Not surprisingly, Chevron slammed the Australian ruling against its loan arrangement. The ruling will have consequences for Chevron’s other projects which use debt financing and as such Chevron may take the ruling on appeal (I think I have mentioned this now every week but this time Chevron actually said they are thinking about it too). The adjusted interest rate from the ruling must also have Continue reading “Weekly transfer pricing roundup – 08 May 2017”
The Chevron case is still discussed in many articles around the world. This Chevron article provides more of a technical analysis of the case and even though a long read, it is a good read. It touches on many aspects that should be considered when pricing a cross border related party loan, such as:
- Should the borrower’s credit rating be analysed on a stand-alone basis? Spoiler alert, the case concluded that it should not, but there are countries where the tax authorities would look at the borrower in isolation (just a heads up)
- Should a comparable loan arrangement be exactly the same or is there some flexibility?
- How should the lender be treated in a loan arrangement?
- How much impact does a guarantee have on pricing in a loan arrangement?
- Should the currency be AUD or USD for the loan arrangement? This is interesting and arguably Chevron won this argument as the court agreed to AUD. A USD loan would arguably carry a lower rate which would have made an adjustment easier for the ATO.
This week saw the Australian Tax Office (ATO) winning an important battle against the war on multinationals not paying their fair share of tax in Australia. Chevron will have to pay approx. AUD300mil to AUD340mil in taxes, interest and penalties to the ATO. I tried to simplify the case in a few bullet points below (let me know how I did): Continue reading “Weekly transfer pricing roundup – 24 April 2017”
As I am sitting in my hotel room, getting ready for my presentation today, I remembered a great documentary called, “The Price We Pay”. If you should find yourself in a tight spot to explain the issues that brought us BEPS, just put on this trailer. Continue reading “Weekly transfer pricing roundup – 13 March 2017”
Last week, South Africa held its budget speech and it was confirmed that South Africa is and will remain part of the BEPS project and sign up for the necessary requirements. Furthermore, it was mentioned that South Africa will continue to develop skills needed to address transfer pricing, meaning SARS (the tax authority) will increase its staff size and skill set to review current TP arrangements and ensure relevant compliance.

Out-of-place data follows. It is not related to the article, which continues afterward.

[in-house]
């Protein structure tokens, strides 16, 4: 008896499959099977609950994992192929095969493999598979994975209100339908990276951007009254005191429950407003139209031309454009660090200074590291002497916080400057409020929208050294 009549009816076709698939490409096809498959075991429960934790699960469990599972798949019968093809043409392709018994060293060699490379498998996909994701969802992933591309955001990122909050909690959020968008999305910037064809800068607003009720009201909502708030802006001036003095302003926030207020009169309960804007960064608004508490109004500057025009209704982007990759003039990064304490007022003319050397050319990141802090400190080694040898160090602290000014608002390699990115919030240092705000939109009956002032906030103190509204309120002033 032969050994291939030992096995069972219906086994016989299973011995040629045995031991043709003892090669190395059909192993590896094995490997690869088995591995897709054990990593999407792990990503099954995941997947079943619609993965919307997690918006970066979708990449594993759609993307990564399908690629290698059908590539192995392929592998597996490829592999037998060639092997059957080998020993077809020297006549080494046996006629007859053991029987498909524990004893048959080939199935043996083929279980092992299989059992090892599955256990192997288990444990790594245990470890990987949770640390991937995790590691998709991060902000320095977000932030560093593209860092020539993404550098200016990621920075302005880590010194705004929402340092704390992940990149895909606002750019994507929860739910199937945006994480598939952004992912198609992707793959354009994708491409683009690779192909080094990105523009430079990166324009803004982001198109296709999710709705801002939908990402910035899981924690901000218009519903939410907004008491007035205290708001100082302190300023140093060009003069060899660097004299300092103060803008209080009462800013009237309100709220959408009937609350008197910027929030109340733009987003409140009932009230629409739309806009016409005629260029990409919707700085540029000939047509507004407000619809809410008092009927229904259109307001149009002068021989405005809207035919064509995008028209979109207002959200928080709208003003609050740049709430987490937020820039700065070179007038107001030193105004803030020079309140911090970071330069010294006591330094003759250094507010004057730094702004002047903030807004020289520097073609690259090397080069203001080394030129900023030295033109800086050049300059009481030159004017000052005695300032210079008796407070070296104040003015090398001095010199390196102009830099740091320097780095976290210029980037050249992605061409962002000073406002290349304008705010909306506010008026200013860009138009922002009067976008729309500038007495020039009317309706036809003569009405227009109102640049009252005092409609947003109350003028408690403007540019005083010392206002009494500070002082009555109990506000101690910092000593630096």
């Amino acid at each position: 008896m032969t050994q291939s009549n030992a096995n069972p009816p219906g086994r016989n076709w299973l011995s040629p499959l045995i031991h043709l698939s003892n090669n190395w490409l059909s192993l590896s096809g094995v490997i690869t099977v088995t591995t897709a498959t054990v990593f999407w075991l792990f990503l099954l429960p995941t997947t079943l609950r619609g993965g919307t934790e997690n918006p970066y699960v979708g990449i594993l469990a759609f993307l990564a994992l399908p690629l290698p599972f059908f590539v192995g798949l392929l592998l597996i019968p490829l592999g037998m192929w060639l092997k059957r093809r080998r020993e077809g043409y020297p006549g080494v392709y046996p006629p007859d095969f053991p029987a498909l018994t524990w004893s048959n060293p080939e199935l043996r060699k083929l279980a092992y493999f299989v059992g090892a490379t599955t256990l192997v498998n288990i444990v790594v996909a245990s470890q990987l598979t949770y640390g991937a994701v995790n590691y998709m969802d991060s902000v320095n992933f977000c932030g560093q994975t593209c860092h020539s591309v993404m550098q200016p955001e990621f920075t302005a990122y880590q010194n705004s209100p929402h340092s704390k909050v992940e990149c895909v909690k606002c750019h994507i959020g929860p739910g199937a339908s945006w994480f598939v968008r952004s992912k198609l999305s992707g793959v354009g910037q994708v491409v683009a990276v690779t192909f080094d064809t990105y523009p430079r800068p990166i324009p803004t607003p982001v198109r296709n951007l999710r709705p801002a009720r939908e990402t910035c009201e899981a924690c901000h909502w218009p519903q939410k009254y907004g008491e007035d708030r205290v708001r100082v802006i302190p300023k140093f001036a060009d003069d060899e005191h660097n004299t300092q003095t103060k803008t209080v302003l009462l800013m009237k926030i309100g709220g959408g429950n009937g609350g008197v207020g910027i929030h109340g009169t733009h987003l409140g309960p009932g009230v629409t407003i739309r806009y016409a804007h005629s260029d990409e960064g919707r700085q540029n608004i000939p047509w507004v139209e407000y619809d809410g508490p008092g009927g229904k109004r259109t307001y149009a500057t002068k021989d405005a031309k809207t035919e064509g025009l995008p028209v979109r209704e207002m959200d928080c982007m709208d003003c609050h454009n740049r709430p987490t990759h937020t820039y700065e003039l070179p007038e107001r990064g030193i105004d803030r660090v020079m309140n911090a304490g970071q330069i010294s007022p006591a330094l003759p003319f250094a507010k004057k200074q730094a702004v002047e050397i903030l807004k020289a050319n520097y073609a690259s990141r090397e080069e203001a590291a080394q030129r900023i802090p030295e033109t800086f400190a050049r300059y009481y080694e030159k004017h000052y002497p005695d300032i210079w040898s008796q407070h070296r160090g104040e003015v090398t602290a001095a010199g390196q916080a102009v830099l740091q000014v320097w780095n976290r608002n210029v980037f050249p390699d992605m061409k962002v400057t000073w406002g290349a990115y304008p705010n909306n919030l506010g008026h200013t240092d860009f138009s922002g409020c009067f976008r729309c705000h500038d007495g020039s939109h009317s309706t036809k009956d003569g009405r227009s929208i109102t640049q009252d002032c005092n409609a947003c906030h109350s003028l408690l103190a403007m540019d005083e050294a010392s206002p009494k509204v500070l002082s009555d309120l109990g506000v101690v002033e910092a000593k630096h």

Most countries require additional funding around the world and without an increase in economic growth the only other way to really increase government revenue is by increasing taxes. South Africa did not escape this. Continue reading “Weekly transfer pricing roundup – 27 Feb 2017”
I am starting to make some headway with all my reading and the documents are very well written. So if you dreading the same pile, don’t, it is actually not as bad as it seems.
There is one special article I found this week from taxanalysts which you can find below. If you only have 5 minutes to read something, read that article first. Continue reading “Weekly transfer pricing roundup – 13 Feb 2017”
So it is already December. Normally I would expect things to calm down, but not in the transfer pricing world. Australia is awaiting comments just before the festive season on illicit transfers (or profit shifting) and other countries aren’t slowing down either to implement the BEPS action points and/or looking into getting additional revenue (see below for more).
Keep in mind, previously when reports referred to illicit transfers this was really only meant to capture illegal funds like drug money, but illicit transfers must be interpret much wider these days, including tax evasion (and maybe even tax avoidance).
Oh yes, last point, I am still looking for any contributions (contributors), if you are still not sure if you should write about your transfer pricing thoughts – do it.
“Treasurer Scott Morrison has released for public scrutiny until December 23 draft laws which will provide scope for the Australian Taxation Office to identify large multinationals seeking to avoid tax by shifting profits.
It will also allow the commissioner of taxation to impose a penalty tax rate of 40 per cent on arrangements that are caught in breach of the rules…”
“The amount of tax potentially underpaid by big businesses by shifting profits to other jurisdictions has increased by 60 percent in the last year, to GBP3.8bn (USD4.8bn), according to figures obtained by international law firm Pinsent Masons.
The figure is the “tax under consideration” by HMRC’s Large Business Directorate, being an estimate of the maximum potential additional tax liability across all open inquiries but before any investigations have been completed.
Pinsent Mason tax expert Heather Self said that the increase suggested HMRC has opened a significant number of new inquiries over the last twelve months, in particular into multinationals’ transfer pricing affairs. She suggested transfer pricing is becoming the single largest risk or source of potential tax inaccuracies for large businesses.
“Seventy-five percent of businesses identify tax risk management as their top transfer pricing priority, according to an EY report, In the spotlight: a new era of transparency.